St. Louis Countryside Committee vows to fight against 48-room apartment building | THE DAILY HERALD

~ Construction permit ‘suspended’ but not cancelled ~

MARIGOT–The Countryside Committee of St. Louis which is engaged in a legal battle to stop the proposed construction of a 48-apartment building on land in the historic village, also known as “Freetown,” updated residents on the current situation Saturday afternoon.

The Committee has reacted vigorously against the project since early February, putting a petition online since the construction permit was requested on February 8, 2017, and seeking legal counsel.

The project owner is said to be local architect Joseph Moughames. The 48 two-bedroom apartments, if built, will be spread over eight buildings rising to a height of 5.52 metres on an open field covering 7,294 square metres.

The committee says such a big construction project does not fit in the area and will have a disastrous impact on the peaceful and historic village in terms of infrastructure.
It cited increased traffic congestion, noise, and other nuisance factors. The road in St. Louis as it stands is not built for two-way traffic. There are concerns about a sewage plant that might be erected near the Etna ice cream factory and any accidents could affect the bakery lower down.

“The building permit has been suspended because the developer did not respect the height restrictions on the buildings but that does not mean it has been cancelled,” warned committee spokesperson Kathy Africa as she spoke to the gathering on the latest development. “The Collectivité asked the architect for additional documents which he provided and the file was completed on May 30, 2017.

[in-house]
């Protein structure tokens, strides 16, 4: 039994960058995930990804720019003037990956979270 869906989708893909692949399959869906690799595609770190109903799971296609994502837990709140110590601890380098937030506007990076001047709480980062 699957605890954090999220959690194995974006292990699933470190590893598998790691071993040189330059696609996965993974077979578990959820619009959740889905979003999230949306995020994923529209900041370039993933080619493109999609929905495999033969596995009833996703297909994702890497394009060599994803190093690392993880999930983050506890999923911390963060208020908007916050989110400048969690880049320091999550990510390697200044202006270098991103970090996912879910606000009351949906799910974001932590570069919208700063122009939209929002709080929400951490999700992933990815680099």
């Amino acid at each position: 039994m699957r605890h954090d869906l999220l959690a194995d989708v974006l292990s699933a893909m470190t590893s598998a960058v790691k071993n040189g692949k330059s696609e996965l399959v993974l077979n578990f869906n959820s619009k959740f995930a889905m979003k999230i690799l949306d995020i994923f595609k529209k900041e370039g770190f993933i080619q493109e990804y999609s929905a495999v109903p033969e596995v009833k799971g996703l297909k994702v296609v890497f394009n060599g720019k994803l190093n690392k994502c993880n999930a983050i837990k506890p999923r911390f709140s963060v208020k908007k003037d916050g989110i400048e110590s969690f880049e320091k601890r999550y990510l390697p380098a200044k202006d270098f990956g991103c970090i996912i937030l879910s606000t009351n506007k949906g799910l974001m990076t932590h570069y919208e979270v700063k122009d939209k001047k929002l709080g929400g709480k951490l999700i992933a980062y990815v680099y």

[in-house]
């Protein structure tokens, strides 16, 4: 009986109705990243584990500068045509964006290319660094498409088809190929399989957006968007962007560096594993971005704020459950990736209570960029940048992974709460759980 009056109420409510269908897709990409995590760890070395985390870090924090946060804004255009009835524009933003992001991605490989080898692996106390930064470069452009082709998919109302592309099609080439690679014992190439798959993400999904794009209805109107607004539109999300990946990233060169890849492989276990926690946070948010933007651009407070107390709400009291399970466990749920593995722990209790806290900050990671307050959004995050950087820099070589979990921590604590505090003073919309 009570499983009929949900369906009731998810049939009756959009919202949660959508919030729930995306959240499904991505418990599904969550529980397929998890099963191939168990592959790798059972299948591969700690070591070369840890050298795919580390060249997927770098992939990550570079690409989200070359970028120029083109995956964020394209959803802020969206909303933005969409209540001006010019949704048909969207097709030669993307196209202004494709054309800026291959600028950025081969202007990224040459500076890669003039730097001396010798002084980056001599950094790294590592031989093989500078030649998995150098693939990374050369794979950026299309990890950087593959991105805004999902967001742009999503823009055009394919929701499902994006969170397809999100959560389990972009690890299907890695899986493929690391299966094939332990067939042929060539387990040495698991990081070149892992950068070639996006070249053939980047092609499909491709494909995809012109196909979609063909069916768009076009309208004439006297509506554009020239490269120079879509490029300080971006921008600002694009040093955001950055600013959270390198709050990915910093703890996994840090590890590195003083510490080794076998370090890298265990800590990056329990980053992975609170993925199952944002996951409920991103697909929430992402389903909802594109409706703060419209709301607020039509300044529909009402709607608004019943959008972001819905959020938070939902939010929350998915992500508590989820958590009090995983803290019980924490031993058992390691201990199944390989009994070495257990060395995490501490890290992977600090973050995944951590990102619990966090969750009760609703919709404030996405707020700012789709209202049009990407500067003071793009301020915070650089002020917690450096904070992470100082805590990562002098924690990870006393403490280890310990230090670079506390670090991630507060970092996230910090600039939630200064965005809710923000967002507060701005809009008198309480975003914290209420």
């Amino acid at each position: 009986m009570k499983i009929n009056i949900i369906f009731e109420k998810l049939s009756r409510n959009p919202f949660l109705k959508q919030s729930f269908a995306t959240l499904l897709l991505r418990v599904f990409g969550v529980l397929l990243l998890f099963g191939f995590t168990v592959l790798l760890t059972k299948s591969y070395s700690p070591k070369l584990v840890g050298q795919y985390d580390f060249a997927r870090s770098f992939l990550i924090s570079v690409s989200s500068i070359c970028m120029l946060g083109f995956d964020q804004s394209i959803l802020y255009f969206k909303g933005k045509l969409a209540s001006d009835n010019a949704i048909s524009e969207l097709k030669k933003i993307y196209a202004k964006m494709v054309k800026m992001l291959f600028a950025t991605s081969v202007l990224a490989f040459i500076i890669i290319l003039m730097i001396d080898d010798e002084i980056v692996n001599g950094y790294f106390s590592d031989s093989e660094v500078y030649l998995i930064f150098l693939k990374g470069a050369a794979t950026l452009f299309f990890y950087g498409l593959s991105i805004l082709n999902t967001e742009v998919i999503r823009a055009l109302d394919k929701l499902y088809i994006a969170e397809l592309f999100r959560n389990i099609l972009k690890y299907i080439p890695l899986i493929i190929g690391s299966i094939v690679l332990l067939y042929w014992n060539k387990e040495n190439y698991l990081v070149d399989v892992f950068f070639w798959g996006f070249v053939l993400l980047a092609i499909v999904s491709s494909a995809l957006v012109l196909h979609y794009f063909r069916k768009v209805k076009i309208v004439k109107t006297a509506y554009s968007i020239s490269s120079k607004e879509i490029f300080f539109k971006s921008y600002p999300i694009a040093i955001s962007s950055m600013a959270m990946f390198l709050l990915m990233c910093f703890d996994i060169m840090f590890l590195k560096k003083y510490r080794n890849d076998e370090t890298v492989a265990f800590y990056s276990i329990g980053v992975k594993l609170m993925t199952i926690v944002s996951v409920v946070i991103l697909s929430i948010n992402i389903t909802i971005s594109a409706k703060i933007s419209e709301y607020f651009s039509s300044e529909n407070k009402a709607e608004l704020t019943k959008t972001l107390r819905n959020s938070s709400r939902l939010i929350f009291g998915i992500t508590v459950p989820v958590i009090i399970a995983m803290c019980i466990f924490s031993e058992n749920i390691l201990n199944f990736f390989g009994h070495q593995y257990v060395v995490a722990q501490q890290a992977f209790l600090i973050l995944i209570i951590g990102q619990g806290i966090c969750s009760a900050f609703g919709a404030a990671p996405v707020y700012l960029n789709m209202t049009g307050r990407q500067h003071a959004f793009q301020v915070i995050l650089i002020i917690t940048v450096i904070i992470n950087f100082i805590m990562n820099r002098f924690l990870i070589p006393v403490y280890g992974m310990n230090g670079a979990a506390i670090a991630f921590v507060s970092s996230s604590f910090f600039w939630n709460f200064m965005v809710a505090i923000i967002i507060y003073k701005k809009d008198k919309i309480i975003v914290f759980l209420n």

“In the law there is two months allowed to instruct a permit. If documents are missing the Collectivité has one month to ask for the additional papers. Also, in those two months the file had to pass to the Executive Council for the permit to be approved. That was not done. So, the law automatically grants what is called a ‘tacite’ permit [authorised to build – Ed.] to the business which was given on September 1, 2017.

“Now the Collectivité had eight days to tell the business owner by letter that he had been granted a tacite permit and that the permit then had to go to the Contrôle de Legalité within 15 days. Also, a notice should have been put up about the permit so that we the people in the neighbourhood could contest it within the two months deadline. None of these procedures were done.

“The people did not know about this tacite permit. We couldn’t contest something that we didn’t know about. We found this out on March 3, when we met with the Préfète. The Collectivité then gave him a second permit in December 2017, now he has two permits for the same project. We contested this second permit because we were aware of this one but our demand to cancel it got rejected because it was beyond the two months deadline.

“We are questioning a lot of things. How is it possible the required procedures were not followed and did not pass through the proper legal channels? We are questioning about the signing of the permit in December 2017, so soon after the hurricanes. The Préfète has intervened and now we have got the permit suspended. So, we wait to see what happens next. But you have to know with modifications the permit could still be approved.”

Source: The Daily Herald